Consumer debt in Canada surges to 3.6 per cent in Q3 2016
TORONTO, ONTARIO, December 8, 2016 – It looks like the credit party for Canadians is coming to an end. For years Canadians have been racking up record levels of credit card debt and now it appears many consumers are at a breaking point. New statistics from Equifax indicate levels of consumer debt in Canada and delinquency rates are rising.
The Equifax Canada report says consumer debt increased by 3.6 per cent to $22,081 in the third quarter from the same time last year. Canadian consumers owe $1.702 Trillion this year compared to Consumer debt of $1.666 Trillion in Q3 2015 and $1.587 Trillion the year prior to that.
“There is no doubt about it, the spending behavior of Canadians has resulted in the record levels of consumer debt,” says Jeffrey Schwartz, executive director, Consolidated Credit Counseling Services of Canada.
“For these reasons, as Canadians prepare for the holiday season, it is important they be mindful of their debt and try to change their ways of overspending and think of frugal ways to do their holiday shopping this year,” says Schwartz.
Although Canadians are feeling the pinch from across Canada, consumers in the oil-producing provinces – Alberta, Saskatchewan, and Newfoundland have the highest delinquency in the third quarter. However on a national level, delinquency rates grew to 1.14 per cent from 1.05 per cent a year prior.
|Average Debt||Average Debt change year over year (Q3 2016 vs. Q3 2015)||Delinquency Rate
*All of the above statistics are from Equifax Canada
**All figures exclude mortgage debt
As Canadians approach the holiday season, it is more important than ever to get a hold of their debt management. Consolidated Credit Counseling Services offers the following tips:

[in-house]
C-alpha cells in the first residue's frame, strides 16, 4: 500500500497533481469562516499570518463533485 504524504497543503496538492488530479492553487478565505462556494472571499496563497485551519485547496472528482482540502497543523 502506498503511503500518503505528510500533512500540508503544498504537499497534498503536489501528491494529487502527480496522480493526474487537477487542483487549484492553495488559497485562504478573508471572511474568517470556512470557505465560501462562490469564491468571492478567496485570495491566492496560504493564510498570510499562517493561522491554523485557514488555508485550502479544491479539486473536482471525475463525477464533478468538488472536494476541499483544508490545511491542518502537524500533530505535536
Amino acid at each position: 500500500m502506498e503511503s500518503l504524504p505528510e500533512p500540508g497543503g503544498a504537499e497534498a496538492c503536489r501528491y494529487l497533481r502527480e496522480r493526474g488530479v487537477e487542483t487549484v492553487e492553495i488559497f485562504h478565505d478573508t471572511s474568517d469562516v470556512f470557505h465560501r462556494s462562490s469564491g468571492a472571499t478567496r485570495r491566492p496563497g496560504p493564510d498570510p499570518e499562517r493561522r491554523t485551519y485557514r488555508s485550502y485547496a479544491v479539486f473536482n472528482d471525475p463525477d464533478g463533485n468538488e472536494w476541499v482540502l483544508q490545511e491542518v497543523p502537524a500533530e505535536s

Create a holiday list of everyone you have to buy for and assign dollar amounts to each name.
Offer your talents
Give your talent as your gift of choice this year. Nothing could be more special than a gift you create.
Say no to new debt
Everywhere you go this holiday season, there is a big flashy sale sign, ignore it and keep walking. Stay true to your budget and don’t fall prey to impulse credit card purchases.
Seek credit counseling
When your debt is too much to handle by yourself, seek the professional guidance of a trained credit counsellor. They will review your budget and make the necessary recommendations to help you manage your debt.
About Consolidated Credit Counseling Services of Canada, Inc.:
Consolidated Credit Counseling Services of Canada is a national non-profit credit counselling organization that teaches consumers about personal finance.
For more information or to request an interview with Jeffrey Schwartz, please contact:
Natasha Carr, Community and Public Relations Manager,
Consolidated Credit Counseling Services of Canada, Inc.,
T: 416-915-7283 ext.1041, C: 416-830-4720, F: 416-915-5200, E: firstname.lastname@example.org